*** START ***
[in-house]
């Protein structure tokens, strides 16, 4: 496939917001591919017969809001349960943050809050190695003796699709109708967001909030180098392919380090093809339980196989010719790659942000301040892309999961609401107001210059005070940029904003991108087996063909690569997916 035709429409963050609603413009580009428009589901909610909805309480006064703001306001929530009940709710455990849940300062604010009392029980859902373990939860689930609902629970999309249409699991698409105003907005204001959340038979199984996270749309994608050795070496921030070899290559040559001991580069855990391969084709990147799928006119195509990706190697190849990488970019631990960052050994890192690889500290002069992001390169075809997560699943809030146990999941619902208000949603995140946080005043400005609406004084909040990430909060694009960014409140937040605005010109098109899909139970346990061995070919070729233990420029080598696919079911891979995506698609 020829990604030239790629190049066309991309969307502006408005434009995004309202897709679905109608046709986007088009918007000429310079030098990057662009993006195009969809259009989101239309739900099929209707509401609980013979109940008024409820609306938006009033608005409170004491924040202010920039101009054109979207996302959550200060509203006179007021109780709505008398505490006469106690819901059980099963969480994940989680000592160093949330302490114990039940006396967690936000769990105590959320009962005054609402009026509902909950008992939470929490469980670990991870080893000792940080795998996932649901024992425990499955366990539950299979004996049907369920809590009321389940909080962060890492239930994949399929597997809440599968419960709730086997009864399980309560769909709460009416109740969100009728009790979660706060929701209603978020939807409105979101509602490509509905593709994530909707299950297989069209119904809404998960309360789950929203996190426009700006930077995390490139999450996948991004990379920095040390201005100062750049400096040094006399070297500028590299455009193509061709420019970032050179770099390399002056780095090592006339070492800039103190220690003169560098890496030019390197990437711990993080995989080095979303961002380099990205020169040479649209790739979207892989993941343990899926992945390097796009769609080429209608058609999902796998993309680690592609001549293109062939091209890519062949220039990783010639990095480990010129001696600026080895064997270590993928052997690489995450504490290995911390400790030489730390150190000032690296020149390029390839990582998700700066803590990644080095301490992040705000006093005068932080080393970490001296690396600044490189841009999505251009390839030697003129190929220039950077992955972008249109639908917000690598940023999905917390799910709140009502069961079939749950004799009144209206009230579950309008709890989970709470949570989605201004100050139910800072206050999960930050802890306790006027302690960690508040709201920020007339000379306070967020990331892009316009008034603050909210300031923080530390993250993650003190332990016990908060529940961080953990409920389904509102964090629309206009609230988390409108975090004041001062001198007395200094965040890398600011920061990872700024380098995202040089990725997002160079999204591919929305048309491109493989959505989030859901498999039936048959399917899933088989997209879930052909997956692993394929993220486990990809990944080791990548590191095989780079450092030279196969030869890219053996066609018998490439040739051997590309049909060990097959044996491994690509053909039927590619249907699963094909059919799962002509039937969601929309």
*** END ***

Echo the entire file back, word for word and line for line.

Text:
[in-house]
């Protein structure tokens, strides 16, 4: 496939917001591919017969809001349960943050809050190695003796699709109708967001909030180098392919380090093809339980196989010719790659942000301040892309999961609401107001210059005070940029904003991108087996063909690569997916 035709429409963050609603413009580009428009589901909610909805309480006064703001306001929530009940709710455990849940300062604010009392029980859902373990939860689930609902629970999309249409699991698409105003907005204001959340038979199984996270749309994608050795070496921030070899290559040559001991580069855990391969084709990147799928006119195509990706190697190849990488970019631990960052050994890192690889500290002069992001390169075809997560699943809030146990999941619902208000949603995140946080005043400005609406004084909040990430909060694009960014409140937040605005010109098109899909139970346990061995070919070729233990420029080598696919079911891979995506698609 020829990604030239790629190049066309991309969307502006408005434009995004309202897709679905109608046709986007088009918007000429310079030098990057662009993006195009969809259009989101239309739900099929209707509401609980013979109940008024409820609306938006009033608005409170004491924040202010920039101009054109979207996302959550200060509203006179007021109780709505008398505490006469106690819901059980099963969480994940989680000592160093949330302490114990039940006396967690936000769990105590959320009962005054609402009026509902909950008992939470929490469980670990991870080893000792940080795998996932649901024992425990499955366990539950299979004996049907369920809590009321389940909080962060890492239930994949399929597997809440599968419960709730086997009864399980309560769909709460009416109740969100009728009790979660706060929701209603978020939807409105979101509602490509509905593709994530909707299950297989069209119904809404998960309360789950929203996190426009700006930077995390490139999450996948991004990379920095040390201005100062750049400096040094006399070297500028590299455009193509061709420019970032050179770099390399002056780095090592006339070492800039103190220690003169560098890496030019390197990437711990993080995989080095979303961002380099990205020169040479649209790739979207892989993941343990899926992945390097796009769609080429209608058609999902796998993309680690592609001549293109062939091209890519062949220039990783010639990095480990010129001696600026080895064997270590993928052997690489995450504490290995911390400790030489730390150190000032690296020149390029390839990582998700700066803590990644080095301490992040705000006093005068932080080393970490001296690396600044490189841009999505251009390839030697003129190929220039950077992955972008249109639908917000690598940023999905917390799910709140009502069961079939749950004799009144209206009230579950309008709890989970709470949570989605201004100050139910800072206050999960930050802890306790006027302690960690508040709201920020007339000379306070967020990331892009316009008034603050909210300031923080530390993250993650003190332990016990908060529940961080953990409920389904509102964090629309206009609230988390409108975090004041001062001198007395200094965040890398600011920061990872700024380098995202040089990725997002160079999204591919929305048309491109493989959505989030859901498999039936048959399917899933088989997209879930052909997956692993394929993220486990990809990944080791990548590191095989780079450092030279196969030869890219053996066609018998490439040739051997590309049909060990097959044996491994690509053909039927590619249907699963094909059919799962002509039937969601929309």